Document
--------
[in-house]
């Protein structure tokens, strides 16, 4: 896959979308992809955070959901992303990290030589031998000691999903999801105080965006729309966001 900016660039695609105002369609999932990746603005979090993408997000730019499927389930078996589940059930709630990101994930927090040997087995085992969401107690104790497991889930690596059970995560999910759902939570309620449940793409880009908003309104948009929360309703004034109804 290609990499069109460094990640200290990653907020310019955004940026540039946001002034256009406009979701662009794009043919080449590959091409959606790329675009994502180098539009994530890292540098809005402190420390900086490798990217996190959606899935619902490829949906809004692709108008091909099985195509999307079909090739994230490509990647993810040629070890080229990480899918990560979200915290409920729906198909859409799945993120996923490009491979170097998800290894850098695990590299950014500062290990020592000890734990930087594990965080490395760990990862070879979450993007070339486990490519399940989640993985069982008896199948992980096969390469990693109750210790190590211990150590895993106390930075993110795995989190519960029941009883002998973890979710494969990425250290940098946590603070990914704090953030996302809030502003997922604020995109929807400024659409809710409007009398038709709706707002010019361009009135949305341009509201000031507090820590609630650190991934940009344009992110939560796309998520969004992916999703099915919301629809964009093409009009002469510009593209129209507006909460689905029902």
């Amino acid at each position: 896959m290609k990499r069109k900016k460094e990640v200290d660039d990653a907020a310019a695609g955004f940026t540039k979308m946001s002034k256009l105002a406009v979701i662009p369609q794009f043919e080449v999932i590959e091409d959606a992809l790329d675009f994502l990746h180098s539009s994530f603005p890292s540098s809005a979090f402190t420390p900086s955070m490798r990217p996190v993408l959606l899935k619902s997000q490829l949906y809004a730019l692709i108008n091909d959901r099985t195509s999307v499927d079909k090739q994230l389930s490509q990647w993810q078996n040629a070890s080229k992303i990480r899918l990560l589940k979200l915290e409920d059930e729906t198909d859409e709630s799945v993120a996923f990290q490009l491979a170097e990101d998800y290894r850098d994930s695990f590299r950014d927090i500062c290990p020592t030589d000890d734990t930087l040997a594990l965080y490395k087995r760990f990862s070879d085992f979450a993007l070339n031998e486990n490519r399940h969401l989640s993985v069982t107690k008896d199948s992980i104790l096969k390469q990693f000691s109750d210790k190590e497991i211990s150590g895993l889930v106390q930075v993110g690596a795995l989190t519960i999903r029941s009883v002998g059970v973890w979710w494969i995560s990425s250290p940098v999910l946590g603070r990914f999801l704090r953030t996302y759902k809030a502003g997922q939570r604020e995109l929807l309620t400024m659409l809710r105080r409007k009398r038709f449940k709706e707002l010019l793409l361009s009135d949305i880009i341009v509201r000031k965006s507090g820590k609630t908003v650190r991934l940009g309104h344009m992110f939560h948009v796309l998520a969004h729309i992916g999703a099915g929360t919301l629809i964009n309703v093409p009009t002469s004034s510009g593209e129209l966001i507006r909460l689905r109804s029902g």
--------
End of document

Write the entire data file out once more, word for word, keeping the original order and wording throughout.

[in-house]
């Protein structure tokens, strides 16, 4: 896959979308992809955070959901992303990290030589031998000691999903999801105080965006729309966001 900016660039695609105002369609999932990746603005979090993408997000730019499927389930078996589940059930709630990101994930927090040997087995085992969401107690104790497991889930690596059970995560999910759902939570309620449940793409880009908003309104948009929360309703004034109804 290609990499069109460094990640200290990653907020310019955004940026540039946001002034256009406009979701662009794009043919080449590959091409959606790329675009994502180098539009994530890292540098809005402190420390900086490798990217996190959606899935619902490829949906809004692709108008091909099985195509999307079909090739994230490509990647993810040629070890080229990480899918990560979200915290409920729906198909859409799945993120996923490009491979170097998800290894850098695990590299950014500062290990020592000890734990930087594990965080490395760990990862070879979450993007070339486990490519399940989640993985069982008896199948992980096969390469990693109750210790190590211990150590895993106390930075993110795995989190519960029941009883002998973890979710494969990425250290940098946590603070990914704090953030996302809030502003997922604020995109929807400024659409809710409007009398038709709706707002010019361009009135949305341009509201000031507090820590609630650190991934940009344009992110939560796309998520969004992916999703099915919301629809964009093409009009002469510009593209129209507006909460689905029902």
């Amino acid at each position: 896959m290609k990499r069109k900016k460094e990640v200290d660039d990653a907020a310019a695609g955004f940026t540039k979308m946001s002034k256009l105002a406009v979701i662009p369609q794009f043919e080449v999932i590959e091409d959606a992809l790329d675009f994502l990746h180098s539009s994530f603005p890292s540098s809005a979090f402190t420390p900086s955070m490798r990217p996190v993408l959606l899935k619902s997000q490829l949906y809004a730019l692709i108008n091909d959901r099985t195509s999307v499927d079909k090739q994230l389930s490509q990647w993810q078996n040629a070890s080229k992303i990480r899918l990560l589940k979200l915290e409920d059930e729906t198909d859409e709630s799945v993120a996923f990290q490009l491979a170097e990101d998800y290894r850098d994930s695990f590299r950014d927090i500062c290990p020592t030589d000890d734990t930087l040997a594990l965080y490395k087995r760990f990862s070879d085992f979450a993007l070339n031998e486990n490519r399940h969401l989640s993985v069982t107690k008896d199948s992980i104790l096969k390469q990693f000691s109750d210790k190590e497991i211990s150590g895993l889930v106390q930075v993110g690596a795995l989190t519960i999903r029941s009883v002998g059970v973890w979710w494969i995560s990425s250290p940098v999910l946590g603070r990914f999801l704090r953030t996302y759902k809030a502003g997922q939570r604020e995109l929807l309620t400024m659409l809710r105080r409007k009398r038709f449940k709706e707002l010019l793409l361009s009135d949305i880009i341009v509201r000031k965006s507090g820590k609630t908003v650190r991934l940009g309104h344009m992110f939560h948009v796309l998520a969004h729309i992916g999703a099915g929360t919301l629809i964009n309703v093409p009009t002469s004034s510009g593209e129209l966001i507006r909460l689905r109804s029902g």